Diabetes: Frequent urination is the first and most common symptom of diabetes, both type 1 and 2. This is because the body starts to dispense the extra unused glucose in the body. The nerves that control the bladder also at times get damaged due to diabetes causing this frequent urge to urinate[2].

Diuretics: People who are on diuretics commonly complain of a frequent urge to urinate. Diuretics are basically used to treat hypertension or excess fluids in the kidneys. These medications flush out any excess fluid in the body by way of urine causing this frequent urge[2].

Prostate Disorders: People with prostate conditions like BPH where the prostate becomes enlarged also complain of frequent urge to urinate. This is because the enlarged prostate presses against the urethra and blocks the flow of urine. This irritates the bladder and making it to contract even where there is little to no urine present causing frequent urge to urinate[2].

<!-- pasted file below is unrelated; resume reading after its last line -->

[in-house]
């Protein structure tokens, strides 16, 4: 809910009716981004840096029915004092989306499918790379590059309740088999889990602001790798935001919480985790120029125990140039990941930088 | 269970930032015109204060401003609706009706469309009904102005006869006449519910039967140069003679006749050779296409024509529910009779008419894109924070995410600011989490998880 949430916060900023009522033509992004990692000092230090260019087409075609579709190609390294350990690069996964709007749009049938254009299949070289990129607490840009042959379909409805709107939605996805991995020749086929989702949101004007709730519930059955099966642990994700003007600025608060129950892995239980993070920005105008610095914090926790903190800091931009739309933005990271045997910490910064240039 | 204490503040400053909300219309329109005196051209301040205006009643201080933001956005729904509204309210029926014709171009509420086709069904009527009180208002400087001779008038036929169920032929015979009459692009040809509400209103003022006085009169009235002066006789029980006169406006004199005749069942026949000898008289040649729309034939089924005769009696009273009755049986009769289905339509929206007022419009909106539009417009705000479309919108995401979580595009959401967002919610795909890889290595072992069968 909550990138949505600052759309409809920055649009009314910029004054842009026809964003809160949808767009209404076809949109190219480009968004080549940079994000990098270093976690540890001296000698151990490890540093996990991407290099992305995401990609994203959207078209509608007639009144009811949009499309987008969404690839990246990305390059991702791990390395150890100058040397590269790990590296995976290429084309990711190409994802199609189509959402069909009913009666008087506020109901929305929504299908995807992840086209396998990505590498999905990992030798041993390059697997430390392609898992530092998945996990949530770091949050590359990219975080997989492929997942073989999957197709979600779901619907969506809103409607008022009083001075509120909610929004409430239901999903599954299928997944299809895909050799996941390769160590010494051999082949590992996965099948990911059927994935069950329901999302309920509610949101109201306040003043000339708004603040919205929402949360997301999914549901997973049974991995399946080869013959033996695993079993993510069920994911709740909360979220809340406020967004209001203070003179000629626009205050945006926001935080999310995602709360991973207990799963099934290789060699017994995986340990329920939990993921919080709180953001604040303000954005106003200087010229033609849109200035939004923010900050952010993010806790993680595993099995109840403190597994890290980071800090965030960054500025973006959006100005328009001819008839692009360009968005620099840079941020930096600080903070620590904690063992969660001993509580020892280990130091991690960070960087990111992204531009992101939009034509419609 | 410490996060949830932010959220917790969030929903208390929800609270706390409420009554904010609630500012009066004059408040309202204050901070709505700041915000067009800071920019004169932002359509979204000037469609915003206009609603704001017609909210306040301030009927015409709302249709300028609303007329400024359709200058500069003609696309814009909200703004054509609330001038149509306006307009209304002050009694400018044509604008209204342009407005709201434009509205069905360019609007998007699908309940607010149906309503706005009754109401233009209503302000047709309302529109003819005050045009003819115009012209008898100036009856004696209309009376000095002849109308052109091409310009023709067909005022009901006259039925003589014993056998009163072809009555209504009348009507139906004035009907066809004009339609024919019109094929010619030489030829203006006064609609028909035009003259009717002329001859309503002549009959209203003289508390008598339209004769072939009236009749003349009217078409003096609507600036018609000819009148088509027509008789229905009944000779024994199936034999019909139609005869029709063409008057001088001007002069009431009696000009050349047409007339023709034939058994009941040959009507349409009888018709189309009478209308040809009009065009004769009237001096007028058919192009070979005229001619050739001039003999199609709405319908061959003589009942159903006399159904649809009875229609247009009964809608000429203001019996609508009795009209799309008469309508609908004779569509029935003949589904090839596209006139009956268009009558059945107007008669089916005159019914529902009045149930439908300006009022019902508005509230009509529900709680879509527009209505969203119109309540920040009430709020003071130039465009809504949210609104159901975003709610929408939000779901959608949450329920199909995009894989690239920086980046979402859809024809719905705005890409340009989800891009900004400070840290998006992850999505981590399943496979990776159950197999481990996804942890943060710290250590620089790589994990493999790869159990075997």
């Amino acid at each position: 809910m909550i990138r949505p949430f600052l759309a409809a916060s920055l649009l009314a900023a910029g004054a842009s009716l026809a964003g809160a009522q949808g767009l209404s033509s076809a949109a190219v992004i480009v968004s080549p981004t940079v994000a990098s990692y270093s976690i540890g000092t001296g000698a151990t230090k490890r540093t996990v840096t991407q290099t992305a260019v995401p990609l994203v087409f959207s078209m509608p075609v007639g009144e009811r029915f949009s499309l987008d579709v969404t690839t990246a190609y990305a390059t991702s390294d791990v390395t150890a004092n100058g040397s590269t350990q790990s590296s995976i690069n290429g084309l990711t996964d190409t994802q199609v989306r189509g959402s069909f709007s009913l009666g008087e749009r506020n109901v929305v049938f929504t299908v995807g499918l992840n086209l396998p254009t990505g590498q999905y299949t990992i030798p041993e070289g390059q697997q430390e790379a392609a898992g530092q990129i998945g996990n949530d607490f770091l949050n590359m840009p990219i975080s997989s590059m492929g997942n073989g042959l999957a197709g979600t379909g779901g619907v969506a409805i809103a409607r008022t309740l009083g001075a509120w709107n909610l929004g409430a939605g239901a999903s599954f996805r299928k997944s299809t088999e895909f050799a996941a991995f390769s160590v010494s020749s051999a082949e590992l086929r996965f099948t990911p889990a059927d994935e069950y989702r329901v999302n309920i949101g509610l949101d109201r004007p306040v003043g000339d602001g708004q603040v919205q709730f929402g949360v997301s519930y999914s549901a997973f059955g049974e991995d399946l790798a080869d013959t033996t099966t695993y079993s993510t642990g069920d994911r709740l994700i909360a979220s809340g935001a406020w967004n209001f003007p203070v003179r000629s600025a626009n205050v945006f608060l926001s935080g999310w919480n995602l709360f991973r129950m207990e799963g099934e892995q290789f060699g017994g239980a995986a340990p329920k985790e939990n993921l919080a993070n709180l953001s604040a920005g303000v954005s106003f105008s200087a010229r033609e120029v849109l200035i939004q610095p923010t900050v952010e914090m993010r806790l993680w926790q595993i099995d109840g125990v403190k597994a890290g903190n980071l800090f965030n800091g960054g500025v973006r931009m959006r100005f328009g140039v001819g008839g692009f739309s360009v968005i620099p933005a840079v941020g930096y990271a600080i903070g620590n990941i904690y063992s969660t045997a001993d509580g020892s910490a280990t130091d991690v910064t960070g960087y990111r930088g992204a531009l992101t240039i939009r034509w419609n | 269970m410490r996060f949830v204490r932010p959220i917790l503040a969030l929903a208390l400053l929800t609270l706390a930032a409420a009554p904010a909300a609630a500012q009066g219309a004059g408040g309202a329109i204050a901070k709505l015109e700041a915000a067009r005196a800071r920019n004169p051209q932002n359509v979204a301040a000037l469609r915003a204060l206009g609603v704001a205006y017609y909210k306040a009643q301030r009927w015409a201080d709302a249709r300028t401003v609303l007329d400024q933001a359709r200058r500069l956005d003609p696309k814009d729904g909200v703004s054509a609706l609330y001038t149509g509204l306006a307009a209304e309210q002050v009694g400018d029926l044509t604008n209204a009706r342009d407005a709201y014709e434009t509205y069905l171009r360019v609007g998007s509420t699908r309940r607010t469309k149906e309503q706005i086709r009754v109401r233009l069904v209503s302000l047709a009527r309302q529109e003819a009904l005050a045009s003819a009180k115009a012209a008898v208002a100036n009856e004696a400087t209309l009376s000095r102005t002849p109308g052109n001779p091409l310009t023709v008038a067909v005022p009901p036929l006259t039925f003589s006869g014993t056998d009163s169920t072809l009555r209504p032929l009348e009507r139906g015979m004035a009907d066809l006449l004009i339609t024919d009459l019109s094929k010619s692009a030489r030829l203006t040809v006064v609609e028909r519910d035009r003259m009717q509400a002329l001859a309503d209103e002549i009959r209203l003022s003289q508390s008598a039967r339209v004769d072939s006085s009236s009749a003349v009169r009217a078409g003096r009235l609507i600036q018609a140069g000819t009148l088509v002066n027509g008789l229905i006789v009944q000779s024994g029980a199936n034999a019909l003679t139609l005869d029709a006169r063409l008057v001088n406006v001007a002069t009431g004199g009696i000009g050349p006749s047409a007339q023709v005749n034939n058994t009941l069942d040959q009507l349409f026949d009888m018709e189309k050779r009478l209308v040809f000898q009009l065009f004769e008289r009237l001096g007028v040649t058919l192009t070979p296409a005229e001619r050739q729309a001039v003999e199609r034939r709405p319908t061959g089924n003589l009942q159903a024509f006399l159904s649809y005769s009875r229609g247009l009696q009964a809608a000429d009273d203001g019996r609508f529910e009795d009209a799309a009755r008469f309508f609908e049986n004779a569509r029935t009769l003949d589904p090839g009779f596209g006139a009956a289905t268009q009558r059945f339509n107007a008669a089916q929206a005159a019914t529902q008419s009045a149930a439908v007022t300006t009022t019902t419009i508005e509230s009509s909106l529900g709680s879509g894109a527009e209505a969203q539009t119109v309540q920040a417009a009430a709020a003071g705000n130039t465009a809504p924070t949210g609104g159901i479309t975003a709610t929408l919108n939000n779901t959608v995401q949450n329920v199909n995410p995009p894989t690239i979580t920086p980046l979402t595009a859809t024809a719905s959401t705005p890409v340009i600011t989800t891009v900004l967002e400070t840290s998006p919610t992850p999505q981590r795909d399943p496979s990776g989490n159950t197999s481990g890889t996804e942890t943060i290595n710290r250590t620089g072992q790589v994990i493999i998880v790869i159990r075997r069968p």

Pregnancy: Hormonal changes are quite common during pregnancy. As the uterus grows while the pregnancy is progressing it starts putting pressure on the bladder. This excess pressure causes the frequent urge to urinate in pregnant females. Additionally, during a vaginal delivery, there may be some damage incurred to the urethra which may also cause frequent urination[2].

Stress Incontinence: This is a condition in which there is involuntary leakage of urine, especially during physical activity. This is seen mostly in females. Other activities like laughing, sneezing, or even coughing can also cause leakage of urine in people with stress incontinence. This is also one of the causes for a frequent urge to urinate[2].